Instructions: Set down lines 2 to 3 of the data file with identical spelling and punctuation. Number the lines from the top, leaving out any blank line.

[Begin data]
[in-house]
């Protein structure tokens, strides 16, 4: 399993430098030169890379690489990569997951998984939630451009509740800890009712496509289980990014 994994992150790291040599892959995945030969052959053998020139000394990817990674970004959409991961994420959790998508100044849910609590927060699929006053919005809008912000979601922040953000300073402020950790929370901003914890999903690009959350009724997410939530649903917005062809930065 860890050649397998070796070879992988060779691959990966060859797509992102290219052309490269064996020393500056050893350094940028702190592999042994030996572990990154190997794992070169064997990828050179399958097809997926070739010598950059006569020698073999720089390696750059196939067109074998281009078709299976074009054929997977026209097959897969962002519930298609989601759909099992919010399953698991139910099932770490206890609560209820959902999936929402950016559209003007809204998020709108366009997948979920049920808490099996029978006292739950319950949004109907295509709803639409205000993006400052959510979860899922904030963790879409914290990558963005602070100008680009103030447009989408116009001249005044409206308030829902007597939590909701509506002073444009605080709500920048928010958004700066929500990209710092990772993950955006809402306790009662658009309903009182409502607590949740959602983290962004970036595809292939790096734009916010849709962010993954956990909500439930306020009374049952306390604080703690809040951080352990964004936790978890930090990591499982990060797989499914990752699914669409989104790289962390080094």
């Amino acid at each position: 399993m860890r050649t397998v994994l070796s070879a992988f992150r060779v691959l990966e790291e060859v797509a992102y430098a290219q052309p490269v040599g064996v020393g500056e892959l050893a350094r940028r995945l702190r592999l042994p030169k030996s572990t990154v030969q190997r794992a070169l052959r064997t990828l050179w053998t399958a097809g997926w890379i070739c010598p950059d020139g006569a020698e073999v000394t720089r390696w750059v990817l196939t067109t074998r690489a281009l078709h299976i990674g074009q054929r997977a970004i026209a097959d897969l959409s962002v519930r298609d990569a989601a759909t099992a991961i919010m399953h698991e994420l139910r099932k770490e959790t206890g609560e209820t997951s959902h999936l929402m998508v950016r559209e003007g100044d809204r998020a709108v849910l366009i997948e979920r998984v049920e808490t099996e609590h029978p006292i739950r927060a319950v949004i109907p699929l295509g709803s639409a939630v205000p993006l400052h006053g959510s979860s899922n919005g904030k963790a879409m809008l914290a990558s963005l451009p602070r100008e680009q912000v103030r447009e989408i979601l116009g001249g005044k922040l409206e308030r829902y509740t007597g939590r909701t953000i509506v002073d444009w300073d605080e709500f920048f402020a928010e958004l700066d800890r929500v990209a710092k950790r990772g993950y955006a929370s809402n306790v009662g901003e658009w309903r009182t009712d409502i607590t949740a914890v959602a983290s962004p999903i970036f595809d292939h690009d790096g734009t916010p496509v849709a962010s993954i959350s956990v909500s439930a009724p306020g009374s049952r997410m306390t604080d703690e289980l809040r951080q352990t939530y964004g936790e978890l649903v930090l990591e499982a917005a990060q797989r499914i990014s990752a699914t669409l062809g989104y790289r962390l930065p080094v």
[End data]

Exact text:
């Protein structure tokens, strides 16, 4: 399993430098030169890379690489990569997951998984939630451009509740800890009712496509289980990014 994994992150790291040599892959995945030969052959053998020139000394990817990674970004959409991961994420959790998508100044849910609590927060699929006053919005809008912000979601922040953000300073402020950790929370901003914890999903690009959350009724997410939530649903917005062809930065 860890050649397998070796070879992988060779691959990966060859797509992102290219052309490269064996020393500056050893350094940028702190592999042994030996572990990154190997794992070169064997990828050179399958097809997926070739010598950059006569020698073999720089390696750059196939067109074998281009078709299976074009054929997977026209097959897969962002519930298609989601759909099992919010399953698991139910099932770490206890609560209820959902999936929402950016559209003007809204998020709108366009997948979920049920808490099996029978006292739950319950949004109907295509709803639409205000993006400052959510979860899922904030963790879409914290990558963005602070100008680009103030447009989408116009001249005044409206308030829902007597939590909701509506002073444009605080709500920048928010958004700066929500990209710092990772993950955006809402306790009662658009309903009182409502607590949740959602983290962004970036595809292939790096734009916010849709962010993954956990909500439930306020009374049952306390604080703690809040951080352990964004936790978890930090990591499982990060797989499914990752699914669409989104790289962390080094």
């Amino acid at each position: 399993m860890r050649t397998v994994l070796s070879a992988f992150r060779v691959l990966e790291e060859v797509a992102y430098a290219q052309p490269v040599g064996v020393g500056e892959l050893a350094r940028r995945l702190r592999l042994p030169k030996s572990t990154v030969q190997r794992a070169l052959r064997t990828l050179w053998t399958a097809g997926w890379i070739c010598p950059d020139g006569a020698e073999v000394t720089r390696w750059v990817l196939t067109t074998r690489a281009l078709h299976i990674g074009q054929r997977a970004i026209a097959d897969l959409s962002v519930r298609d990569a989601a759909t099992a991961i919010m399953h698991e994420l139910r099932k770490e959790t206890g609560e209820t997951s959902h999936l929402m998508v950016r559209e003007g100044d809204r998020a709108v849910l366009i997948e979920r998984v049920e808490t099996e609590h029978p006292i739950r927060a319950v949004i109907p699929l295509g709803s639409a939630v205000p993006l400052h006053g959510s979860s899922n919005g904030k963790a879409m809008l914290a990558s963005l451009p602070r100008e680009q912000v103030r447009e989408i979601l116009g001249g005044k922040l409206e308030r829902y509740t007597g939590r909701t953000i509506v002073d444009w300073d605080e709500f920048f402020a928010e958004l700066d800890r929500v990209a710092k950790r990772g993950y955006a929370s809402n306790v009662g901003e658009w309903r009182t009712d409502i607590t949740a914890v959602a983290s962004p999903i970036f595809d292939h690009d790096g734009t916010p496509v849709a962010s993954i959350s956990v909500s439930a009724p306020g009374s049952r997410m306390t604080d703690e289980l809040r951080q352990t939530y964004g936790e978890l649903v930090l990591e499982a917005a990060q797989r499914i990014s990752a699914t669409l062809g989104y790289r962390l930065p080094v």